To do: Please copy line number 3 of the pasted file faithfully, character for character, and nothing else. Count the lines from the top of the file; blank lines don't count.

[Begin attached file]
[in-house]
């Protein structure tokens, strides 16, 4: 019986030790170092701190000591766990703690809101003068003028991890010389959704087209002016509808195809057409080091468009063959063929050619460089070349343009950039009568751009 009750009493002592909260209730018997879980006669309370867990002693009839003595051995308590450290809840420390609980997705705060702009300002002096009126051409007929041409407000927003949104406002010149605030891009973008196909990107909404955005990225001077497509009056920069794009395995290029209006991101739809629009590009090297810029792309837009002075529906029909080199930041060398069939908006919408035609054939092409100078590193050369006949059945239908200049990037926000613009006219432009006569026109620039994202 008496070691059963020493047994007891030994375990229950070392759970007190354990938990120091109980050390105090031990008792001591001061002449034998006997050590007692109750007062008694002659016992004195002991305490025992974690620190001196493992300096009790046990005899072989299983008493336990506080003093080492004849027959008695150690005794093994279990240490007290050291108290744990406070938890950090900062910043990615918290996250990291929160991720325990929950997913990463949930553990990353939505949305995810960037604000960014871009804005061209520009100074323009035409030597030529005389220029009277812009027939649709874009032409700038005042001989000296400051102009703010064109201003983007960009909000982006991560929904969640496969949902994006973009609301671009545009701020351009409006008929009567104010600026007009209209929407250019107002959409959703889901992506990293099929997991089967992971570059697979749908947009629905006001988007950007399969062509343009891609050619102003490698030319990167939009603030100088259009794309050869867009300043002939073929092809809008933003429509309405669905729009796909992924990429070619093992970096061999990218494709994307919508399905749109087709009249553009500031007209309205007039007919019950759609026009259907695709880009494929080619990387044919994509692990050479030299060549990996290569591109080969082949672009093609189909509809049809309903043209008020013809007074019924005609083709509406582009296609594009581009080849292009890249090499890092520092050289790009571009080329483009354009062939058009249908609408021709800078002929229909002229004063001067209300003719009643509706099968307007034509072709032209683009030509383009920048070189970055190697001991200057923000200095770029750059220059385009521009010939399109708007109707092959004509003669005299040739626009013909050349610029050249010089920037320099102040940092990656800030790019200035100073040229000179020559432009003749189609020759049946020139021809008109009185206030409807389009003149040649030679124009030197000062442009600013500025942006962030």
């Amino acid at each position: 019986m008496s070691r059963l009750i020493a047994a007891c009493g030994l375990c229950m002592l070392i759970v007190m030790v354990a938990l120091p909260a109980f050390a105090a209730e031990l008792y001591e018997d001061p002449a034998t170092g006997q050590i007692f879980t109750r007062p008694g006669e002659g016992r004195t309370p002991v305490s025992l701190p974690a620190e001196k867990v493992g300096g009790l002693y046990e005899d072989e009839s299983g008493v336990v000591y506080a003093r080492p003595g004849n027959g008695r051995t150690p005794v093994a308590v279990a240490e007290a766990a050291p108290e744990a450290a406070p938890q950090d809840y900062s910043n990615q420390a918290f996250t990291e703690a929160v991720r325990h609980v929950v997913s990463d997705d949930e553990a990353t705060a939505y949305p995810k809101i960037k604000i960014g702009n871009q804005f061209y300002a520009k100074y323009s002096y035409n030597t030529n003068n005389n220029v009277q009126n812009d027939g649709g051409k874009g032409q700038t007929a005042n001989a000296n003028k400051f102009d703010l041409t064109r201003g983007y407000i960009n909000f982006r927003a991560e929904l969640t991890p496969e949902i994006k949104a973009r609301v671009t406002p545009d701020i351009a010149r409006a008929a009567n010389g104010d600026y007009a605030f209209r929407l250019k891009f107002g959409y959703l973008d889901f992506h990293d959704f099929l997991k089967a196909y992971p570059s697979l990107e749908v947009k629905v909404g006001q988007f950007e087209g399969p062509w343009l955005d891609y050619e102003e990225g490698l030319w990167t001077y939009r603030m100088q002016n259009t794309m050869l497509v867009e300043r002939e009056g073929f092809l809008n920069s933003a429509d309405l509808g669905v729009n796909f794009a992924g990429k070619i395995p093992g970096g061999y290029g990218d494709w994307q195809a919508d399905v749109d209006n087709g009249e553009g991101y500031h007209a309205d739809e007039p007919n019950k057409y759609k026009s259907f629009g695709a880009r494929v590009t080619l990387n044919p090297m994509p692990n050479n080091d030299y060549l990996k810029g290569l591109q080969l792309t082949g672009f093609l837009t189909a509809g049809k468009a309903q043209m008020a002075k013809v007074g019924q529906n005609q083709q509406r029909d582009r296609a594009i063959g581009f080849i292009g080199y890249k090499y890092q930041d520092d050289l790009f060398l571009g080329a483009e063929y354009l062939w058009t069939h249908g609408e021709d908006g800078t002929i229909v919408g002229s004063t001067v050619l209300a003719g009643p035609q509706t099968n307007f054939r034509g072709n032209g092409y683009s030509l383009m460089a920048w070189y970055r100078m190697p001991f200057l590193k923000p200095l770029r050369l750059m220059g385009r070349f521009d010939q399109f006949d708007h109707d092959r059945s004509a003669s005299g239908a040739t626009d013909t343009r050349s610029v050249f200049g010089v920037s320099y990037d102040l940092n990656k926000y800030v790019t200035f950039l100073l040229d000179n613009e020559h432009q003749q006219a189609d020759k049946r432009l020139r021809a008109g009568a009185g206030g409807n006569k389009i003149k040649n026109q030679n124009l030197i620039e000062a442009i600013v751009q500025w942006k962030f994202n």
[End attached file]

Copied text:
């Amino acid at each position: 019986m008496s070691r059963l009750i020493a047994a007891c009493g030994l375990c229950m002592l070392i759970v007190m030790v354990a938990l120091p909260a109980f050390a105090a209730e031990l008792y001591e018997d001061p002449a034998t170092g006997q050590i007692f879980t109750r007062p008694g006669e002659g016992r004195t309370p002991v305490s025992l701190p974690a620190e001196k867990v493992g300096g009790l002693y046990e005899d072989e009839s299983g008493v336990v000591y506080a003093r080492p003595g004849n027959g008695r051995t150690p005794v093994a308590v279990a240490e007290a766990a050291p108290e744990a450290a406070p938890q950090d809840y900062s910043n990615q420390a918290f996250t990291e703690a929160v991720r325990h609980v929950v997913s990463d997705d949930e553990a990353t705060a939505y949305p995810k809101i960037k604000i960014g702009n871009q804005f061209y300002a520009k100074y323009s002096y035409n030597t030529n003068n005389n220029v009277q009126n812009d027939g649709g051409k874009g032409q700038t007929a005042n001989a000296n003028k400051f102009d703010l041409t064109r201003g983007y407000i960009n909000f982006r927003a991560e929904l969640t991890p496969e949902i994006k949104a973009r609301v671009t406002p545009d701020i351009a010149r409006a008929a009567n010389g104010d600026y007009a605030f209209r929407l250019k891009f107002g959409y959703l973008d889901f992506h990293d959704f099929l997991k089967a196909y992971p570059s697979l990107e749908v947009k629905v909404g006001q988007f950007e087209g399969p062509w343009l955005d891609y050619e102003e990225g490698l030319w990167t001077y939009r603030m100088q002016n259009t794309m050869l497509v867009e300043r002939e009056g073929f092809l809008n920069s933003a429509d309405l509808g669905v729009n796909f794009a992924g990429k070619i395995p093992g970096g061999y290029g990218d494709w994307q195809a919508d399905v749109d209006n087709g009249e553009g991101y500031h007209a309205d739809e007039p007919n019950k057409y759609k026009s259907f629009g695709a880009r494929v590009t080619l990387n044919p090297m994509p692990n050479n080091d030299y060549l990996k810029g290569l591109q080969l792309t082949g672009f093609l837009t189909a509809g049809k468009a309903q043209m008020a002075k013809v007074g019924q529906n005609q083709q509406r029909d582009r296609a594009i063959g581009f080849i292009g080199y890249k090499y890092q930041d520092d050289l790009f060398l571009g080329a483009e063929y354009l062939w058009t069939h249908g609408e021709d908006g800078t002929i229909v919408g002229s004063t001067v050619l209300a003719g009643p035609q509706t099968n307007f054939r034509g072709n032209g092409y683009s030509l383009m460089a920048w070189y970055r100078m190697p001991f200057l590193k923000p200095l770029r050369l750059m220059g385009r070349f521009d010939q399109f006949d708007h109707d092959r059945s004509a003669s005299g239908a040739t626009d013909t343009r050349s610029v050249f200049g010089v920037s320099y990037d102040l940092n990656k926000y800030v790019t200035f950039l100073l040229d000179n613009e020559h432009q003749q006219a189609d020759k049946r432009l020139r021809a008109g009568a009185g206030g409807n006569k389009i003149k040649n026109q030679n124009l030197i620039e000062a442009i600013v751009q500025w942006k962030f994202n």